The bounty of knowledge and experiences I gained in just one week was incredible. The most impactful facet of the entire endeavor, however, was definitely the people.

There we several different groups of people I got to know throughout the experience, and each gave me a little more perspective into myself.

First, were the people of the ranch. Rancho Mastatal hosts a number of people from all over the world each year who wish to gain insight into what it means to live a permaculture lifestyle - one in which land and people coexist in a mutually-beneficial relationship. Some stay for a year, some for three months, and others dedicate their lives to this project. In doing so, they bestow a wealth of knowledge in each and every person who comes to volunteer. Each night before dinner, they all join hands and give thanks for each success of the day. These people are not indulgent, but rather endlessly give to their environment, yet they still take time each and every day to be thankful for the positives.

The people of Mastatal had much to teach as well. Mastatal is a small rural community in Costa Rica, just seven miles from the Pacific Coast. With only about a hundred and fifty inhabitants, the people of Mastatal have an extremely close bond, both with their environment and one another.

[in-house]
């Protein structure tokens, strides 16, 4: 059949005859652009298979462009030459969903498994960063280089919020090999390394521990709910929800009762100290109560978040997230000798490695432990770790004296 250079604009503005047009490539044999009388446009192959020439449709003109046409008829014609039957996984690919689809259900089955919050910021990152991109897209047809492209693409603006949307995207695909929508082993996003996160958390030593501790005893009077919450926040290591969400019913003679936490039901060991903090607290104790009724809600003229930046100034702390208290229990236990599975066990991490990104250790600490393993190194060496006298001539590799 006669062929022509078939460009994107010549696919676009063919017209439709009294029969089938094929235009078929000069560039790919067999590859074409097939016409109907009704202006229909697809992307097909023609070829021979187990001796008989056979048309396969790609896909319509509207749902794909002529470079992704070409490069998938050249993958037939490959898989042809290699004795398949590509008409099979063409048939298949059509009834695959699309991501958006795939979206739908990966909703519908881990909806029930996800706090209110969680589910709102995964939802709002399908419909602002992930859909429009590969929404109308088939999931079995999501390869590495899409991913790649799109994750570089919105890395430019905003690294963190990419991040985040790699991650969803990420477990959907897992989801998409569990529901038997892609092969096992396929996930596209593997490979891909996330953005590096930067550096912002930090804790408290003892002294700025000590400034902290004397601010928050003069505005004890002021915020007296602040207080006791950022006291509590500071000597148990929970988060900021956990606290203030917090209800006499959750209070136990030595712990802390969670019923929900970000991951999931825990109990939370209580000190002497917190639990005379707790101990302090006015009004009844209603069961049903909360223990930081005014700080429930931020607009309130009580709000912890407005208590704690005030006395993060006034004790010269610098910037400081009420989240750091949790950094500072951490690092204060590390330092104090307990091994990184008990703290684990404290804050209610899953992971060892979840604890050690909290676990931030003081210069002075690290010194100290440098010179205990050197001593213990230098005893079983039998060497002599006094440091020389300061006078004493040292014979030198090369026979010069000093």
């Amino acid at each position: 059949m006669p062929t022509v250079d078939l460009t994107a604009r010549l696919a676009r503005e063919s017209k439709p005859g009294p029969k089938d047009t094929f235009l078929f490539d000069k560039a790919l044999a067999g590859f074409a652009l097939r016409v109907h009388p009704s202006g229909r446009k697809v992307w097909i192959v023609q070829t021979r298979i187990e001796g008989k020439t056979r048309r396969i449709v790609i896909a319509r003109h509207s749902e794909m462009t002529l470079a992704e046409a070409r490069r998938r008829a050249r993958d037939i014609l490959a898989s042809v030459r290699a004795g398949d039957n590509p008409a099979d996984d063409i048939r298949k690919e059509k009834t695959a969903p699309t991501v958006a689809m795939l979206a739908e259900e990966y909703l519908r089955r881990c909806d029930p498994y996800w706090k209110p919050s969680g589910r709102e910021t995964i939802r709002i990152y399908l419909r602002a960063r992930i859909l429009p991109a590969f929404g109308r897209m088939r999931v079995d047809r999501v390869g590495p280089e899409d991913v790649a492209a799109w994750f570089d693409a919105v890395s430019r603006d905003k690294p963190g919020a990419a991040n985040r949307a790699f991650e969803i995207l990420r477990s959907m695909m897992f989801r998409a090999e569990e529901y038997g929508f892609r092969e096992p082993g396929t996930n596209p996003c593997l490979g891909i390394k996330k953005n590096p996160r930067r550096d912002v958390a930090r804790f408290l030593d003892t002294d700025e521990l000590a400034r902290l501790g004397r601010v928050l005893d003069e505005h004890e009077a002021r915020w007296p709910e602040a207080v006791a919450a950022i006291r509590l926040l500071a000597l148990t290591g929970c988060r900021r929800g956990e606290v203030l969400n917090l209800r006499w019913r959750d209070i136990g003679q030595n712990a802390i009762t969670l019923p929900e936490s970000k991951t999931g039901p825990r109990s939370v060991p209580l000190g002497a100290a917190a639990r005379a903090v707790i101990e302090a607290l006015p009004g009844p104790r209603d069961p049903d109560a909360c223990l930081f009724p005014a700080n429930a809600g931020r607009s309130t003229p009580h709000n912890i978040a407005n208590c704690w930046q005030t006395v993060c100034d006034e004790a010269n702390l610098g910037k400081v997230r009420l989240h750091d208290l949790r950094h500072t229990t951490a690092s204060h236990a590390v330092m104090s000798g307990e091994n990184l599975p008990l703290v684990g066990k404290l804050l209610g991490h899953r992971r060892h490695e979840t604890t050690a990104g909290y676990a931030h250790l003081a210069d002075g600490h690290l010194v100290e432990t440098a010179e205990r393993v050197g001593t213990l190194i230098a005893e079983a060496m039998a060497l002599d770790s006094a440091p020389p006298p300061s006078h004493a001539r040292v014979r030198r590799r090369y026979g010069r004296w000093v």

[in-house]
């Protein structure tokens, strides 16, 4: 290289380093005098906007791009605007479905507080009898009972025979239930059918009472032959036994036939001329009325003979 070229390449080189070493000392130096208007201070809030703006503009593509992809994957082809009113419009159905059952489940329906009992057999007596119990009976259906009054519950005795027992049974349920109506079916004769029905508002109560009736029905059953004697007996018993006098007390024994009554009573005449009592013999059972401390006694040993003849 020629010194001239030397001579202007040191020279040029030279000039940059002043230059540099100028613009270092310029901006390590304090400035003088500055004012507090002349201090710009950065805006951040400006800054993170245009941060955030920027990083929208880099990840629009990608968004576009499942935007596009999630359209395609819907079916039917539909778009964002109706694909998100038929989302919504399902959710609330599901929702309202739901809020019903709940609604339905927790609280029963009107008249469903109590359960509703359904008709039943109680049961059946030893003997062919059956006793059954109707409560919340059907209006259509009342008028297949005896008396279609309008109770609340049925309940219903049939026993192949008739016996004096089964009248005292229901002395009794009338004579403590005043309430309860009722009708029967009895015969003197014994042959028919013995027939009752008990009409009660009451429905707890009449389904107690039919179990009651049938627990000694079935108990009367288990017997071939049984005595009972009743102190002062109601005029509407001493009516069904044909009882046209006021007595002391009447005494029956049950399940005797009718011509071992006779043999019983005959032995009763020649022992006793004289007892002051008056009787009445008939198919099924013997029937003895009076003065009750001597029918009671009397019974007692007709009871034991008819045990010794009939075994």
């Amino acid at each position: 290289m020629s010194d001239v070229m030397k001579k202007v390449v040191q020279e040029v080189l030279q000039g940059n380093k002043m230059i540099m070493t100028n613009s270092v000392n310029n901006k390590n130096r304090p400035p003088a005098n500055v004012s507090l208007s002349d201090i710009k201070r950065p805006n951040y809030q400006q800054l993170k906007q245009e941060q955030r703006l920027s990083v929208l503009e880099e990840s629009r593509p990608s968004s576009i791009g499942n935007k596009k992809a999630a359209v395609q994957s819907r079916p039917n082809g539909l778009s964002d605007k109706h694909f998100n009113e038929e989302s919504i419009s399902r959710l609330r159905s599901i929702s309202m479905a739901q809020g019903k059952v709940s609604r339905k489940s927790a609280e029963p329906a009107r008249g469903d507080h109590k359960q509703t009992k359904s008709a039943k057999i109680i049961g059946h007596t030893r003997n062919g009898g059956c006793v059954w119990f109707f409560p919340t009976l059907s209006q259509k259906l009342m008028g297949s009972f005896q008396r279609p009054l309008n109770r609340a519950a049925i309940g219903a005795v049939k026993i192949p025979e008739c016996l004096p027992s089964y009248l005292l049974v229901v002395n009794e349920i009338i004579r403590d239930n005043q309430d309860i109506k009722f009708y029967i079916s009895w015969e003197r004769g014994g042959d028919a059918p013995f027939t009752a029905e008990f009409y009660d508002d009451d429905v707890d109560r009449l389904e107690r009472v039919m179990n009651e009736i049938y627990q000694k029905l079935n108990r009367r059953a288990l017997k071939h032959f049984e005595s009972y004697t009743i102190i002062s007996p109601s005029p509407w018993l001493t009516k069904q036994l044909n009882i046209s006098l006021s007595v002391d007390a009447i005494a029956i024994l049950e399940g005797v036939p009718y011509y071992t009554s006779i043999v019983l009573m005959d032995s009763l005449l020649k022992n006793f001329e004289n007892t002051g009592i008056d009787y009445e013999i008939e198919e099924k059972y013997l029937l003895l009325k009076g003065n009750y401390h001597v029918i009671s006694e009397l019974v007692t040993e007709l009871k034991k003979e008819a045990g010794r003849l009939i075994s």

I was lucky enough to have the opportunity to stay with a host family for two days of my trip, getting an opportunity to practice my nonexistent Spanish skills and to immerse myself in the rich culture. The people of the community had a lot to teach, for I found they were content with everything they had and didn't need much to be happy.

At one point, our guides Marcos and Jenny were asked where their dream home would be, and they stated that they already live in it - a mindset that greatly reflects the people of the region.